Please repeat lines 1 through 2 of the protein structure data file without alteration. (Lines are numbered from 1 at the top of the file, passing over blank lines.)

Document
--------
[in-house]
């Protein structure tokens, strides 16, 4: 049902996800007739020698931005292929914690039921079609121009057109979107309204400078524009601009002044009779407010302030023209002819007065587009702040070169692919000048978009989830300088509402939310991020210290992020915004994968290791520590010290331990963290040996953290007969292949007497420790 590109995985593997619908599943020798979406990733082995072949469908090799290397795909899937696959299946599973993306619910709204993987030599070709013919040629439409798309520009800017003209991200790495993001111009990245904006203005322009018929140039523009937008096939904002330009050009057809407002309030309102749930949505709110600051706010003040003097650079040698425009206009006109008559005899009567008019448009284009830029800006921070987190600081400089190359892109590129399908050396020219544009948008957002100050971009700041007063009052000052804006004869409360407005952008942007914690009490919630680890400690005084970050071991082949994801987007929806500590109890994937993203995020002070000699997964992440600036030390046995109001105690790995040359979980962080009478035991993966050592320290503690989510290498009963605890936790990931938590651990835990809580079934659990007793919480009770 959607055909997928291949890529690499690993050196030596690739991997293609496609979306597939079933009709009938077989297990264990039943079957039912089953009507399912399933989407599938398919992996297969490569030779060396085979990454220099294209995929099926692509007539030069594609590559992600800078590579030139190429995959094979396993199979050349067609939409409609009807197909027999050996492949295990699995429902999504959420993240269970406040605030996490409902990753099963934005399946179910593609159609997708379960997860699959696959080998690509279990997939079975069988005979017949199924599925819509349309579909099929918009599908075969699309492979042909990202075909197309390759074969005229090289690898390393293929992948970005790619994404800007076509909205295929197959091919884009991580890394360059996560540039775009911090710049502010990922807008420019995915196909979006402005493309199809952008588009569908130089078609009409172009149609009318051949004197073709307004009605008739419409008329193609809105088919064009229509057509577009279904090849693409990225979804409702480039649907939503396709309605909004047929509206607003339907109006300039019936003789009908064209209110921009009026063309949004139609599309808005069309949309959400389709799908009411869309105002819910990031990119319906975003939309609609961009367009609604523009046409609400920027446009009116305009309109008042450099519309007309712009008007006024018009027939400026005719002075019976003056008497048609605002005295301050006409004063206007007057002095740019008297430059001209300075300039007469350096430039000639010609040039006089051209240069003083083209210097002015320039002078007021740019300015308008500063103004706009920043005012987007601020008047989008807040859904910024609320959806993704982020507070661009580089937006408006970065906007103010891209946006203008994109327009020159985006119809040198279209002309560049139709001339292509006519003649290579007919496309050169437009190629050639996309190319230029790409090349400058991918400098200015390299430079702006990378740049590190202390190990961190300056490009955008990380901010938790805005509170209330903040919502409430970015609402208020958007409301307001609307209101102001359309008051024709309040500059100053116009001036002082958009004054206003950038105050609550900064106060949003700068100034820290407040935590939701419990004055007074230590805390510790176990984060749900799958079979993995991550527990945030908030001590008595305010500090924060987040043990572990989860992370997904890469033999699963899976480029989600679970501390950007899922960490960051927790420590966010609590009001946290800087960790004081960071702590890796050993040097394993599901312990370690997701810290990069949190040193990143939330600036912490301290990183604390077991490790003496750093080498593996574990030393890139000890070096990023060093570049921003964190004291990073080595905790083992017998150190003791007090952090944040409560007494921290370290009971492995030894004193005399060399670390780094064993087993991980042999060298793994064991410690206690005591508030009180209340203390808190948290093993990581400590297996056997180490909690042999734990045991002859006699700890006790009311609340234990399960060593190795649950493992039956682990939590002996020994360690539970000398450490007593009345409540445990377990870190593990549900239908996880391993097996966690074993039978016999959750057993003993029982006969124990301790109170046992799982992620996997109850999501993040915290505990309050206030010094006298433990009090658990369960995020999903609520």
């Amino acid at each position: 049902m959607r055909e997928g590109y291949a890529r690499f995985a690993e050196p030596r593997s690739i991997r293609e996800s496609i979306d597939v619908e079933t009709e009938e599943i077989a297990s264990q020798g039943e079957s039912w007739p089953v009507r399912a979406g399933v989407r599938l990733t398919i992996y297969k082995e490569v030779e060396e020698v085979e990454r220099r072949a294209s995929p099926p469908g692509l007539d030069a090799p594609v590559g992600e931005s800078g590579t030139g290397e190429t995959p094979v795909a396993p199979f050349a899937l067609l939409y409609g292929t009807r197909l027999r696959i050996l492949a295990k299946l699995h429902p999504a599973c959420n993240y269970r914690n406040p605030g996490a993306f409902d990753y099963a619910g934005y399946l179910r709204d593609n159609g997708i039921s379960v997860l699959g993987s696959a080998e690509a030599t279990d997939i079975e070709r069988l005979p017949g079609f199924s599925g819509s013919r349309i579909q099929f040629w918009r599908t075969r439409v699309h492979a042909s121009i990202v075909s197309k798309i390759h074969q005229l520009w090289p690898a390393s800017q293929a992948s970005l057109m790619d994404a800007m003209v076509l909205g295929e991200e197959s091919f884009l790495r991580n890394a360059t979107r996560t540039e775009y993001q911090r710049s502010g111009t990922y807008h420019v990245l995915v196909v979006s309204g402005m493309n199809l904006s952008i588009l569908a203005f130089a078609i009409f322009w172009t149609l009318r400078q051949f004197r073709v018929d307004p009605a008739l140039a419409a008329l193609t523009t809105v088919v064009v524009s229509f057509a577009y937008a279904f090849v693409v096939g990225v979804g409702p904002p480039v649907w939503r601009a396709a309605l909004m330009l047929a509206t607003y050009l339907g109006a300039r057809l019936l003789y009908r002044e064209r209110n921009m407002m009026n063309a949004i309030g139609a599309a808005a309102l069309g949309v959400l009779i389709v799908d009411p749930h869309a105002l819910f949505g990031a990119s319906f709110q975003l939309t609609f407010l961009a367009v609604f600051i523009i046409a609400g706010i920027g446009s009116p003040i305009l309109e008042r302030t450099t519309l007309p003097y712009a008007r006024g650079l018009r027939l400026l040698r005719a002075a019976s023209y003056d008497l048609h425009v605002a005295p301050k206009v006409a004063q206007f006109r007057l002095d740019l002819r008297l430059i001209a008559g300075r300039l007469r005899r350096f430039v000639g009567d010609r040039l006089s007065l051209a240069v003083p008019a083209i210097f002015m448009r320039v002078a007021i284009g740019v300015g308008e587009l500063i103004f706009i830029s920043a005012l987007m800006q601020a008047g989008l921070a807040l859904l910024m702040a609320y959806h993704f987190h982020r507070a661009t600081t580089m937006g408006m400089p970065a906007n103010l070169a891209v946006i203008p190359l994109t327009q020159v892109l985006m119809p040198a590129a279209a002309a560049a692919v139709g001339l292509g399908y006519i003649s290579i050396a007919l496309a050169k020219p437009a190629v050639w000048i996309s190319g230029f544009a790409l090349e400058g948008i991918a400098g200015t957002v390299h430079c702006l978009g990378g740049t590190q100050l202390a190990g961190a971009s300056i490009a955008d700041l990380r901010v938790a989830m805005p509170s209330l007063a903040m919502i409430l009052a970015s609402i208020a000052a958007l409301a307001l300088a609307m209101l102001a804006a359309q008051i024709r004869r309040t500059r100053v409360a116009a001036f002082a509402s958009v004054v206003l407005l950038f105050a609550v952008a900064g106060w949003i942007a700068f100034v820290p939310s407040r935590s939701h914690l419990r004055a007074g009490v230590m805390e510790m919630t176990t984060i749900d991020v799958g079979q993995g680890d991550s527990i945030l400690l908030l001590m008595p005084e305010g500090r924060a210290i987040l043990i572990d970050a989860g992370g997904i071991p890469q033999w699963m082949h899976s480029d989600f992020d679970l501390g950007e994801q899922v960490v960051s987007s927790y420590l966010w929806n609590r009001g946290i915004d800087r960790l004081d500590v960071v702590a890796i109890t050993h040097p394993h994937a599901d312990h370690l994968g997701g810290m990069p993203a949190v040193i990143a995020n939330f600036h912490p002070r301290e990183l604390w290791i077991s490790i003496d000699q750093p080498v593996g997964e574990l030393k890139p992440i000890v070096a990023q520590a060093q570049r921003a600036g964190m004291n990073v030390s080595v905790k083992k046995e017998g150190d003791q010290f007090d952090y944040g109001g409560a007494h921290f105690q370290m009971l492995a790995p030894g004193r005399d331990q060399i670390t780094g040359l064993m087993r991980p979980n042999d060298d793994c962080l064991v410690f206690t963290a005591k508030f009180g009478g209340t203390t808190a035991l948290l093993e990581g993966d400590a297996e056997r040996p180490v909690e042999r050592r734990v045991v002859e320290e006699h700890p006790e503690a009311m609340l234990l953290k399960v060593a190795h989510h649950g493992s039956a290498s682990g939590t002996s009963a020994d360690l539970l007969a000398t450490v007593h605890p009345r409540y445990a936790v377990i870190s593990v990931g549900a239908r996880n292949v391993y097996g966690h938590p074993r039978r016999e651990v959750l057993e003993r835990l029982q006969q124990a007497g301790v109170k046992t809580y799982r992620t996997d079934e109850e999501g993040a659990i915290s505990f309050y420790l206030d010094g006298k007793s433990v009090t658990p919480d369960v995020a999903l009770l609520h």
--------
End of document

[in-house]
């Protein structure tokens, strides 16, 4: 049902996800007739020698931005292929914690039921079609121009057109979107309204400078524009601009002044009779407010302030023209002819007065587009702040070169692919000048978009989830300088509402939310991020210290992020915004994968290791520590010290331990963290040996953290007969292949007497420790 590109995985593997619908599943020798979406990733082995072949469908090799290397795909899937696959299946599973993306619910709204993987030599070709013919040629439409798309520009800017003209991200790495993001111009990245904006203005322009018929140039523009937008096939904002330009050009057809407002309030309102749930949505709110600051706010003040003097650079040698425009206009006109008559005899009567008019448009284009830029800006921070987190600081400089190359892109590129399908050396020219544009948008957002100050971009700041007063009052000052804006004869409360407005952008942007914690009490919630680890400690005084970050071991082949994801987007929806500590109890994937993203995020002070000699997964992440600036030390046995109001105690790995040359979980962080009478035991993966050592320290503690989510290498009963605890936790990931938590651990835990809580079934659990007793919480009770 959607055909997928291949890529690499690993050196030596690739991997293609496609979306597939079933009709009938077989297990264990039943079957039912089953009507399912399933989407599938398919992996297969490569030779060396085979990454220099294209995929099926692509007539030069594609590559992600800078590579030139190429995959094979396993199979050349067609939409409609009807197909027999050996492949295990699995429902999504959420993240269970406040605030996490409902990753099963934005399946179910593609159609997708379960997860699959696959080998690509279990997939079975069988005979017949199924599925819509349309579909099929918009599908075969699309492979042909990202075909197309390759074969005229090289690898390393293929992948970005790619994404800007076509909205295929197959091919884009991580890394360059996560540039775009911090710049502010990922807008420019995915196909979006402005493309199809952008588009569908130089078609009409172009149609009318051949004197073709307004009605008739419409008329193609809105088919064009229509057509577009279904090849693409990225979804409702480039649907939503396709309605909004047929509206607003339907109006300039019936003789009908064209209110921009009026063309949004139609599309808005069309949309959400389709799908009411869309105002819910990031990119319906975003939309609609961009367009609604523009046409609400920027446009009116305009309109008042450099519309007309712009008007006024018009027939400026005719002075019976003056008497048609605002005295301050006409004063206007007057002095740019008297430059001209300075300039007469350096430039000639010609040039006089051209240069003083083209210097002015320039002078007021740019300015308008500063103004706009920043005012987007601020008047989008807040859904910024609320959806993704982020507070661009580089937006408006970065906007103010891209946006203008994109327009020159985006119809040198279209002309560049139709001339292509006519003649290579007919496309050169437009190629050639996309190319230029790409090349400058991918400098200015390299430079702006990378740049590190202390190990961190300056490009955008990380901010938790805005509170209330903040919502409430970015609402208020958007409301307001609307209101102001359309008051024709309040500059100053116009001036002082958009004054206003950038105050609550900064106060949003700068100034820290407040935590939701419990004055007074230590805390510790176990984060749900799958079979993995991550527990945030908030001590008595305010500090924060987040043990572990989860992370997904890469033999699963899976480029989600679970501390950007899922960490960051927790420590966010609590009001946290800087960790004081960071702590890796050993040097394993599901312990370690997701810290990069949190040193990143939330600036912490301290990183604390077991490790003496750093080498593996574990030393890139000890070096990023060093570049921003964190004291990073080595905790083992017998150190003791007090952090944040409560007494921290370290009971492995030894004193005399060399670390780094064993087993991980042999060298793994064991410690206690005591508030009180209340203390808190948290093993990581400590297996056997180490909690042999734990045991002859006699700890006790009311609340234990399960060593190795649950493992039956682990939590002996020994360690539970000398450490007593009345409540445990377990870190593990549900239908996880391993097996966690074993039978016999959750057993003993029982006969124990301790109170046992799982992620996997109850999501993040915290505990309050206030010094006298433990009090658990369960995020999903609520």